Court opens post-trial questioning of jurors
PENNSYLVANIA — Post-trial questioning of jurors about allegations of juror misbehavior should be open to the press and the public, the U.S. Court of Appeals in Philadelphia (3rd Cir.) ruled in early January.
Robert Simone was convicted of racketeering and extortion in December 1992 in federal court in Philadelphia.
After the verdict, one of the jurors said that other jurors watched television reports, read the newspaper and discussed the case, despite the trial judge’s instruction not to do so.
On January 19, Simone asked the trial court to examine the jurors in camera to investigate the alleged misbehavior. Two months later, the court agreed to investigate the charges and Philadelphia Newspapers, Inc., owner of the Philadelphia Inquirer and the Philadelphia Daily News, requested access to the hearing. On March 21 Central States Publishing, owner of Delaware County Daily Times, and Legal Communications, owner of the Legal Intelligencer, also filed motions seeking to attend the questioning.
The court denied the media’s motions on March 22, finding that the presence of the press in the proceeding would interfere with the jurors’ candor and that any public interest was outweighed by the “interest of justice to conduct a hearing in the least coercive atmosphere.” The media immediately requested that the proceedings be stayed. The court also denied this motion and began to question the jurors.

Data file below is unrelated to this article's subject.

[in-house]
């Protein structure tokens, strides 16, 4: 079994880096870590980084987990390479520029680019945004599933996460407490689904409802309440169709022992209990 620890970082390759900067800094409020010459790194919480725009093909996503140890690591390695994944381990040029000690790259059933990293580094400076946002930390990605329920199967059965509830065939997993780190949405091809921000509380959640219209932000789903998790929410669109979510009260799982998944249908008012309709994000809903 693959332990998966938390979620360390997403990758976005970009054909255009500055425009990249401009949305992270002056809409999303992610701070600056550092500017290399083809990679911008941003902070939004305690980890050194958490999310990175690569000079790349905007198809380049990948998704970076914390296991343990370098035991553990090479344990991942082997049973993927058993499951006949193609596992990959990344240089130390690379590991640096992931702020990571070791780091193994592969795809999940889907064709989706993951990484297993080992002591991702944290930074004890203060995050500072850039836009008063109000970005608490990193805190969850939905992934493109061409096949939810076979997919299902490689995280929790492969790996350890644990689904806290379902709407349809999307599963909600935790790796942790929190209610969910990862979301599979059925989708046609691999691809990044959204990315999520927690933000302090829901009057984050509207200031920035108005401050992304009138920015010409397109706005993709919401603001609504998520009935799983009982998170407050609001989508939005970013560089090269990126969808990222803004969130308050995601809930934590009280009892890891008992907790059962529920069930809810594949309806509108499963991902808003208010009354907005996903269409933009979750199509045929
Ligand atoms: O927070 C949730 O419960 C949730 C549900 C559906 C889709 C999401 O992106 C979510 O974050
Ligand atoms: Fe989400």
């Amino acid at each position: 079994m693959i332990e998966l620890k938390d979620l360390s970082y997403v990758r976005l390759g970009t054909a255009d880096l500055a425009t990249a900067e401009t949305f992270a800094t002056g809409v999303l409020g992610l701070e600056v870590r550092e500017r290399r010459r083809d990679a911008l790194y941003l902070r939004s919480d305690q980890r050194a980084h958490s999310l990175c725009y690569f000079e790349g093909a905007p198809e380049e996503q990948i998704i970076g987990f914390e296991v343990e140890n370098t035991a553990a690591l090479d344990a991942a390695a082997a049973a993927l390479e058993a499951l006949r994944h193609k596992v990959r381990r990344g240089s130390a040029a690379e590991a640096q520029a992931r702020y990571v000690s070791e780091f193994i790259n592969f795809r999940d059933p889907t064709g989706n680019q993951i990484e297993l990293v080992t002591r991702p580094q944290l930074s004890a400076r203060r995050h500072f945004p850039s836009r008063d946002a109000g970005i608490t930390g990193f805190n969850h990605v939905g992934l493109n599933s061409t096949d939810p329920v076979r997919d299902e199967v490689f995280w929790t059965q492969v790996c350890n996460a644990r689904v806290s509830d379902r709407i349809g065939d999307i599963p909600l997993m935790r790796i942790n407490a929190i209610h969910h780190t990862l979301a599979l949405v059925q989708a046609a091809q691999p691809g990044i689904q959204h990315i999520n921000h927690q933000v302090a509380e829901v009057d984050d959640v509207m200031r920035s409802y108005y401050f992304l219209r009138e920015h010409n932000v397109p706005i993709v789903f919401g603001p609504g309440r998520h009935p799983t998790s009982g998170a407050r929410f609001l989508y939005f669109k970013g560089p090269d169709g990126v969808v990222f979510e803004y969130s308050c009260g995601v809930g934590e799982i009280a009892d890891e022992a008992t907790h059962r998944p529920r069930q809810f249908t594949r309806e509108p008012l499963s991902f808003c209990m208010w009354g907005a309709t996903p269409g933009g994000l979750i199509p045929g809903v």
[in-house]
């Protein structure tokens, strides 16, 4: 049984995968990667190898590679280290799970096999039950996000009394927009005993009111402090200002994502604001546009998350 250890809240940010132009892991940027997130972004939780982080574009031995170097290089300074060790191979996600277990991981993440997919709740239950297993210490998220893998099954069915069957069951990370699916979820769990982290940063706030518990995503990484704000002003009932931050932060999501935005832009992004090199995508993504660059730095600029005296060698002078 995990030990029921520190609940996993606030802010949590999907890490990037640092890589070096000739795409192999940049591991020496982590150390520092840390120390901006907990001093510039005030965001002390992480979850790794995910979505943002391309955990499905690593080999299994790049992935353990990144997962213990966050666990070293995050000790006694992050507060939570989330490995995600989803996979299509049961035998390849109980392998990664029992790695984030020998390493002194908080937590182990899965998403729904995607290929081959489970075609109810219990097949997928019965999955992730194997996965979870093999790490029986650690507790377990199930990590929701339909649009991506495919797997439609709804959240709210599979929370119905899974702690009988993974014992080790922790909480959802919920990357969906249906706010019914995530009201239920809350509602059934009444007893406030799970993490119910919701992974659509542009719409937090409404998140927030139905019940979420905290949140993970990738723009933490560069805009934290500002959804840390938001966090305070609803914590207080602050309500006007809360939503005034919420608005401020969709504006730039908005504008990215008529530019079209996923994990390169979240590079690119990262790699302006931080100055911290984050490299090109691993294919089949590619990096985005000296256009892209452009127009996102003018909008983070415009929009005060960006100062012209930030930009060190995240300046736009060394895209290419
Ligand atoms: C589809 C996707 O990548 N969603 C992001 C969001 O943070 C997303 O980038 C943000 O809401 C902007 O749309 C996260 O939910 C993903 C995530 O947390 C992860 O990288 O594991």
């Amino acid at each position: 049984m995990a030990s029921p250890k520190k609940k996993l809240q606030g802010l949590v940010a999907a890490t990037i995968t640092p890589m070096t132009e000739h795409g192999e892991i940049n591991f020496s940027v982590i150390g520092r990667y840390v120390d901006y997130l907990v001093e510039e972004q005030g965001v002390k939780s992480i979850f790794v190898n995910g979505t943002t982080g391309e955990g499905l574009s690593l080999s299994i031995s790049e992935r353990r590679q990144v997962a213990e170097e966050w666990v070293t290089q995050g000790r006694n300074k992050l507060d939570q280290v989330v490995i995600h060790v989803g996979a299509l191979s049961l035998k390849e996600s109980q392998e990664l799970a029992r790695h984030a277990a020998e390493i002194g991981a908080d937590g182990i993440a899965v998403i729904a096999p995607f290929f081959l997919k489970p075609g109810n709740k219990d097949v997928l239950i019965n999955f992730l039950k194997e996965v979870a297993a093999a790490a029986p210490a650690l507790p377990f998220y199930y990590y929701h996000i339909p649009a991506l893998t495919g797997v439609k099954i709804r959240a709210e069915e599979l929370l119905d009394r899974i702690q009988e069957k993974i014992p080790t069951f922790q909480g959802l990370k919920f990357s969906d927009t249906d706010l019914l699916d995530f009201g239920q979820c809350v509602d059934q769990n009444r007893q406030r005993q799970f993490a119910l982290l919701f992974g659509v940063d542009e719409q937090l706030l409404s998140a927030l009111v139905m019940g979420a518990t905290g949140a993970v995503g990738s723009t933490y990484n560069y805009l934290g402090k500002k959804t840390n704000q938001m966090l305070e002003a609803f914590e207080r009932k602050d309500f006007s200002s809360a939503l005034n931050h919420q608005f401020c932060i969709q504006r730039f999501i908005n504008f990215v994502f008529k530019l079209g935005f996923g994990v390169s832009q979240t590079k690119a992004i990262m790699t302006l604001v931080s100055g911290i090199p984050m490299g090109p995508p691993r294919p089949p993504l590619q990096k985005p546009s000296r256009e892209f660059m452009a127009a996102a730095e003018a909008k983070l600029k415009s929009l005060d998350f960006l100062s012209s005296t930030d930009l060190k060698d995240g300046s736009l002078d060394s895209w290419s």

The same day, the media filed an appeal and a motion for a stay of the hearings in the U.S. Court of Appeals in Philadelphia (3rd Cir.) The appeals court granted the stay that afternoon.
When the district court was notified of the stay, it said it had no further need to question the jurors.
On April 1, with the media appeal pending, the district court released the transcript of the examination of the jurors, with their names removed.
In early January the appellate court reversed the order closing the hearings, holding that the right of access applies to post-trial proceedings of this nature, citing the “experience and logic test” under Press- Enterprise v. Superior Court (Press Enterprise II). It found the lower court’s findings inadequate to support closure proceedings of the questioning of the jurors and that the release of the transcript cannot cure restrictions on the right of access.
(U.S. v. Simone; Media Counsel: Samuel Klein, Mary Kohart, Philadelphia)